Medicaid May Require Doctors To Use Tamper-Resistant Paper For Nonelectronic Prescriptions

Armen Hareyan's picture

State Medicaid directors and more than 100 organizations on Mondayplan to send a letter to congressional leaders to seek a one-year delayof a rule that will require pharmacists to reject paper prescriptionsfor Medicaid beneficiaries not written on tamper-resistant paper,according to Martha Roherty, director of the National Association of State Medicaid Directors, USA Todayreports. The rule, part of a supplemental appropriations bill formilitary operations in Iraq and Afghanistan enacted earlier this year,will take effect on Oct. 1.

According to critics, the rulecould affect access to medications for Medicaid beneficiaries and forcepharmacies to return reimbursements when they fill prescriptionsimproperly. Jamila Edwards of the California Primary Care Associationsaid, "Nobody really knew where this came from," adding, "The patient'sgoing to be in the middle thinking, 'How come I didn't get mymedication?'" Washington state Medicaid Director Doug Porter said, "Inour state, very few doctors use these kinds of pads," adding, "I thinksome people will be denied service, and that will be a very badsituation."

However, Jeffrey Kelman of CMS said that the rulewill allow pharmacists to fill prescriptions not submitted ontamper-resistant paper, provided that they obtain confirmation from thephysicians who wrote the prescriptions by telephone, fax or e-mailwithin three days. He added that the rule should help to preventoverdoses and other problems caused by fraudulent prescriptions (Wolf, USA Today, 9/17).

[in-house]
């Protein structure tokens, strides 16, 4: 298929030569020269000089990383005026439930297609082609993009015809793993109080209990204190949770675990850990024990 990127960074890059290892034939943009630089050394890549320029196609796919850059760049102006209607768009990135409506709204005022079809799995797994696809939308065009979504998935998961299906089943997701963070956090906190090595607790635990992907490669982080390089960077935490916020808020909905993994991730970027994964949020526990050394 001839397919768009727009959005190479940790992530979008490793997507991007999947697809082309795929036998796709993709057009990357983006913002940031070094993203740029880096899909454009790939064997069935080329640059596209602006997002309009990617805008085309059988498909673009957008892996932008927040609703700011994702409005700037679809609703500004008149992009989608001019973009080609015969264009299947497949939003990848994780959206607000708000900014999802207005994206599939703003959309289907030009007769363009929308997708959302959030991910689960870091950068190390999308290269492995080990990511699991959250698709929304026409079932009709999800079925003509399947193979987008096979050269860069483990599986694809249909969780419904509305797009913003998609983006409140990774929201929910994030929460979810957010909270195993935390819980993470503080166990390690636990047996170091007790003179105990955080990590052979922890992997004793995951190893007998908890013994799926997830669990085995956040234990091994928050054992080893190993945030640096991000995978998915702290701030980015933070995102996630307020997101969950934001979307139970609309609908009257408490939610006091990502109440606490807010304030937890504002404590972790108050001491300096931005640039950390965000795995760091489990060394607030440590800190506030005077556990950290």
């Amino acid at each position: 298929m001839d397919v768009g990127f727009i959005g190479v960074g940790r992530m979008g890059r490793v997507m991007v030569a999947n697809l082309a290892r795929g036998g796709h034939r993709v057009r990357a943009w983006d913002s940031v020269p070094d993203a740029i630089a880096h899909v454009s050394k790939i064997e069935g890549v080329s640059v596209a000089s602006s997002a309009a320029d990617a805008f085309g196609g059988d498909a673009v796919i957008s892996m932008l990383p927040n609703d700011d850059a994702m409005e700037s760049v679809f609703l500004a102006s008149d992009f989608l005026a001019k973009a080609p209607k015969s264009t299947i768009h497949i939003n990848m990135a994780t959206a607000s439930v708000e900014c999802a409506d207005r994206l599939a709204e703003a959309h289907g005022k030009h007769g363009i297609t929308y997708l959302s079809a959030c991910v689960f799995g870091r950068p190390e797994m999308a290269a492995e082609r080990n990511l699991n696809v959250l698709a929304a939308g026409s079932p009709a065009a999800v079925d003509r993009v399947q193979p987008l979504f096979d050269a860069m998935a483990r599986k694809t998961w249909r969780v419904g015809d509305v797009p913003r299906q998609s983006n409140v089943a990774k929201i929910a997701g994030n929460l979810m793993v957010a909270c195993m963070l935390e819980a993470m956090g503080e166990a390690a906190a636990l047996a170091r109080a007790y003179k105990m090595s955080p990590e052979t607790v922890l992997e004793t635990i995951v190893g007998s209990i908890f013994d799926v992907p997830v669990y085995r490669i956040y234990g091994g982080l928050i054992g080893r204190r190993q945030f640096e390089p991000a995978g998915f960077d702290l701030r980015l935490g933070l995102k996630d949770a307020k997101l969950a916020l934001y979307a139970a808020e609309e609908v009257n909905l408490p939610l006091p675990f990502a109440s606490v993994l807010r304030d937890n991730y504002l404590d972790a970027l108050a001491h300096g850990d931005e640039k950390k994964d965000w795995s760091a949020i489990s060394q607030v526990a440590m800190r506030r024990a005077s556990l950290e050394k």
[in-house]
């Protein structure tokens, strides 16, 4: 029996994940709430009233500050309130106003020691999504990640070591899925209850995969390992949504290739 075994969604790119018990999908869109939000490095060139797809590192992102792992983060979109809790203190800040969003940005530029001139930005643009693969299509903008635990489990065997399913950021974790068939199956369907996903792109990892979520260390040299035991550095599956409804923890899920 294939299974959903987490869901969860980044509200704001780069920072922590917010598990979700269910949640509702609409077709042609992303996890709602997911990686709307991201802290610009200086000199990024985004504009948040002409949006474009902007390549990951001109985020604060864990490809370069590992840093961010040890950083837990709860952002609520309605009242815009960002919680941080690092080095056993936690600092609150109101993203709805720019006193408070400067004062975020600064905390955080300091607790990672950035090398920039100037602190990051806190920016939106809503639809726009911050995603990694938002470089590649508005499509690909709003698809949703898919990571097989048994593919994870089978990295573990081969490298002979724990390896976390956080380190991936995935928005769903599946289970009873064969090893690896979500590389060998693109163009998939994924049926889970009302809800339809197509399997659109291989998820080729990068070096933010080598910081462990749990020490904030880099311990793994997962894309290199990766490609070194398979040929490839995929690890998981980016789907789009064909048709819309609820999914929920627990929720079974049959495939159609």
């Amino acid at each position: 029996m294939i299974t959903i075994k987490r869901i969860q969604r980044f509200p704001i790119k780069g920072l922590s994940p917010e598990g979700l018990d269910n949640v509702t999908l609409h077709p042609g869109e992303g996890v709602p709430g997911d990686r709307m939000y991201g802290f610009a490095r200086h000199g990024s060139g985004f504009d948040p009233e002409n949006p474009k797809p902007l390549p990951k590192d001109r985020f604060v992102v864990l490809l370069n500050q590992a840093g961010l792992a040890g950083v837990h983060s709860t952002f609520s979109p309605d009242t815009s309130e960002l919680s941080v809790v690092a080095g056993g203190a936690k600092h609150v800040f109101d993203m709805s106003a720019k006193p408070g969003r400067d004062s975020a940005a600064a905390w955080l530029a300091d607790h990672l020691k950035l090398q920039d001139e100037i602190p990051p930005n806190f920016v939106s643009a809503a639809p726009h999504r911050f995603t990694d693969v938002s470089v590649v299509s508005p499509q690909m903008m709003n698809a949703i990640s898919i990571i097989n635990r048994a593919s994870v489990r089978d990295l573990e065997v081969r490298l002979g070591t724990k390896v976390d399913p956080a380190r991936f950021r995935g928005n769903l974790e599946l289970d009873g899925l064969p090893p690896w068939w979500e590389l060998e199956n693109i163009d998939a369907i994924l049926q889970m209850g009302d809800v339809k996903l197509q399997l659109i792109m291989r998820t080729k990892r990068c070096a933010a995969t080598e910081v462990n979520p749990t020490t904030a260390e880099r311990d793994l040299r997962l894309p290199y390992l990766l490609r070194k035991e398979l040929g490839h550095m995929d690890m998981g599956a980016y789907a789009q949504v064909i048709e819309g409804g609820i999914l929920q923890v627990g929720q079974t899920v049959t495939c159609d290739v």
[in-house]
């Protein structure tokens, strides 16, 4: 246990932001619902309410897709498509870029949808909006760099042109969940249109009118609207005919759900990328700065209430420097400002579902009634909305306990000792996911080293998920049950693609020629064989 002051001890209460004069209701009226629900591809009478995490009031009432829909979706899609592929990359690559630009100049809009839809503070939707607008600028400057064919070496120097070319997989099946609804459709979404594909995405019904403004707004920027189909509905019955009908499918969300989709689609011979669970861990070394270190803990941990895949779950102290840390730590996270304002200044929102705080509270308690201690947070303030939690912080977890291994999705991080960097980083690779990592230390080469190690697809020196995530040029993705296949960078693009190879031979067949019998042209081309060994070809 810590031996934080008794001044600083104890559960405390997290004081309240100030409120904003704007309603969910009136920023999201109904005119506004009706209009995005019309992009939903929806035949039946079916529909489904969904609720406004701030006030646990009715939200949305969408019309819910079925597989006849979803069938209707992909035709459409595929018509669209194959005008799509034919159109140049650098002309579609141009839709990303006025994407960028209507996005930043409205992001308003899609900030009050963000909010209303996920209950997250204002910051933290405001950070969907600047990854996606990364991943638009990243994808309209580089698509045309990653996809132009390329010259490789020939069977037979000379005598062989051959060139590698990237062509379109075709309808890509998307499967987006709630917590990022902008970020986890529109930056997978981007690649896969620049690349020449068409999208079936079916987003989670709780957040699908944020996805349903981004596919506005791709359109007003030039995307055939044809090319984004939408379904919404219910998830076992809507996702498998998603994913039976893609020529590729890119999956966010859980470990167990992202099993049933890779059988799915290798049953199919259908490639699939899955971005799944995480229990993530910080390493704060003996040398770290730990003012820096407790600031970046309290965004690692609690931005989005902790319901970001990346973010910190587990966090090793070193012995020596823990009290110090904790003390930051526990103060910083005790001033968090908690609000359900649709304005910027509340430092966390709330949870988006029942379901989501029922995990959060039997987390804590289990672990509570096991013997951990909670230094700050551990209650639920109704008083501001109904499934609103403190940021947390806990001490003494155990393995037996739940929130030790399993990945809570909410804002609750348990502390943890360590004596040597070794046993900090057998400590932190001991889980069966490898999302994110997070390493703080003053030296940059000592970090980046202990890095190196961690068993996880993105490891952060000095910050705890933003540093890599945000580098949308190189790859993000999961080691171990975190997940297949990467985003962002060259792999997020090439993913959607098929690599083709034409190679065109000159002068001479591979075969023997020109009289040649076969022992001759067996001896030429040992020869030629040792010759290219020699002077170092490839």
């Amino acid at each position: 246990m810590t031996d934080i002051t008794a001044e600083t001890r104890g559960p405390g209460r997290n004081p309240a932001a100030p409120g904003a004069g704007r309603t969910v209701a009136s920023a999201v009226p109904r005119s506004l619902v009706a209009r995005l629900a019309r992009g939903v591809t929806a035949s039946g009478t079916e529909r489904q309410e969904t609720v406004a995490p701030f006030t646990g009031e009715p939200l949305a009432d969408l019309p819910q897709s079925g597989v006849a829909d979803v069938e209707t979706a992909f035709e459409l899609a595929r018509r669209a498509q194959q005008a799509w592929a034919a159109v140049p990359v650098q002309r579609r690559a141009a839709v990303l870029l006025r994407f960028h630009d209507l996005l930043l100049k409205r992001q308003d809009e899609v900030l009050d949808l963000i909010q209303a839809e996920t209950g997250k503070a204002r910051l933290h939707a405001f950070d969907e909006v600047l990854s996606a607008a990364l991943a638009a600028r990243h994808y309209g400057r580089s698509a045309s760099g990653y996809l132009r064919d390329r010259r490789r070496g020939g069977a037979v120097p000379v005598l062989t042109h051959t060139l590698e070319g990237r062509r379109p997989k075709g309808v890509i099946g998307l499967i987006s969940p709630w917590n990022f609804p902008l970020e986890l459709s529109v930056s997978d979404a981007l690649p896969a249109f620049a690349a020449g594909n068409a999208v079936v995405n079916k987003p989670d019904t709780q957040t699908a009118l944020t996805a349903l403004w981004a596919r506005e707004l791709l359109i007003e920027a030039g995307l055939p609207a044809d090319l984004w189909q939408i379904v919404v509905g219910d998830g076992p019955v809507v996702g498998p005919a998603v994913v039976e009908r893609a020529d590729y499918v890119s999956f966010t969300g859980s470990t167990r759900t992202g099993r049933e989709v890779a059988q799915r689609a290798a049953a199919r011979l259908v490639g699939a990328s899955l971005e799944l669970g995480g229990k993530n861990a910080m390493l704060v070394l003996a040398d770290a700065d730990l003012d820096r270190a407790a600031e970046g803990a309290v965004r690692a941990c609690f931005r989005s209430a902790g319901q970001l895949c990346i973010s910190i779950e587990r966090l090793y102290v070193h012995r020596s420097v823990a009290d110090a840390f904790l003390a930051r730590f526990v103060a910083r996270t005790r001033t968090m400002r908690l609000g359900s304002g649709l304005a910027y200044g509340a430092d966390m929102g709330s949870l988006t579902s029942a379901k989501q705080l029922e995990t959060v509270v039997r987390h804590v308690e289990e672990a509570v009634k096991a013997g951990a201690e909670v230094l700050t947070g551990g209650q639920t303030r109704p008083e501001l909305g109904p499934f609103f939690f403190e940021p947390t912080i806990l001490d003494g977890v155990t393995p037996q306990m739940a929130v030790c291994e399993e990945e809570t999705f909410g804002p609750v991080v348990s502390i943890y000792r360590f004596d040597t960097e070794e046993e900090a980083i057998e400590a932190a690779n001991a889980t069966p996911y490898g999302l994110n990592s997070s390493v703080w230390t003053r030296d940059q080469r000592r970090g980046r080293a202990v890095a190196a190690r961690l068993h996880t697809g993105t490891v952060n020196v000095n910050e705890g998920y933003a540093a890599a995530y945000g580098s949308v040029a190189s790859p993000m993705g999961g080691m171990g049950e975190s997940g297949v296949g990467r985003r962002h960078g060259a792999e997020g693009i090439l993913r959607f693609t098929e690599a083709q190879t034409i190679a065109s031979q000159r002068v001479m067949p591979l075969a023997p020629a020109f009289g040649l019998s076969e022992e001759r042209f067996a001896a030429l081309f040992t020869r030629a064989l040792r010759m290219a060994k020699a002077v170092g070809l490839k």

Pharmacy Reimbursements

In related news, Rep. Frank Pallone (D-N.J.) might introduce legislation to revise a rule recently finalized by CMS that will reduce Medicaid reimbursements to pharmacies for generic medications, according to a congressional source, CongressDaily reports (Edney, CongressDaily, 9/14).

Therule, mandated by the Deficit Reduction Act of 2005 and scheduled totake effect on Dec. 30, seeks to ensure that Medicaid can obtainprescription drug discounts similar to those obtained by privateentities. The rule will redefine the average manufacturer price forbrand-name and generic medications. States use AMPs to calculateMedicaid reimbursement rates for medications. Under the rule, thefederal government will post AMPs on a Web site that consumers couldaccess. In addition, the rule will limit the federal share of the costof brand-name medications when at least three generic versions areavailable. The rule will exclude pharmacy benefit managers, andpharmacies in nursing homes and assisted living facilities. Accordingto CMS, the rule will save the federal government and states $8.4billion over the next five years (Kaiser Daily Health Policy Report, 7/10).

According to the source, Pallone might introduce legislation similar to a bill (S 1951)sponsored by Sen. Max Baucus (D-Mont.) that would exclude mail-orderpharmacies from the rule and exclude rebates and discounts not providedto pharmacies from the calculation of AMP. The bill sponsored by Baucusalso would increase Medicaid reimbursements for medications to 300% ofAMP from 250%. Pharmacies, which maintain that the rule will preventtheir participation in Medicaid, said that they support the bill.

Charles Sewell, vice president of government affairs for the National Community Pharmacists Association,said, "Right now, our biggest concern is getting something passedbecause there's a ticking time bomb when this goes into effect inJanuary." Paul Kelly, vice president of government affairs for the National Association of Chain Drug Stores, said that the bill represents a "much better policy than exists today" (CongressDaily, 9/14).

Reprinted with permission from Youcan view the entire Kaiser DailyHealth Policy Report, search the archives, and sign up for email deliveryat The Kaiser Daily Health Policy Report is published for, afree service of The Henry J. Kaiser Family Foundation.


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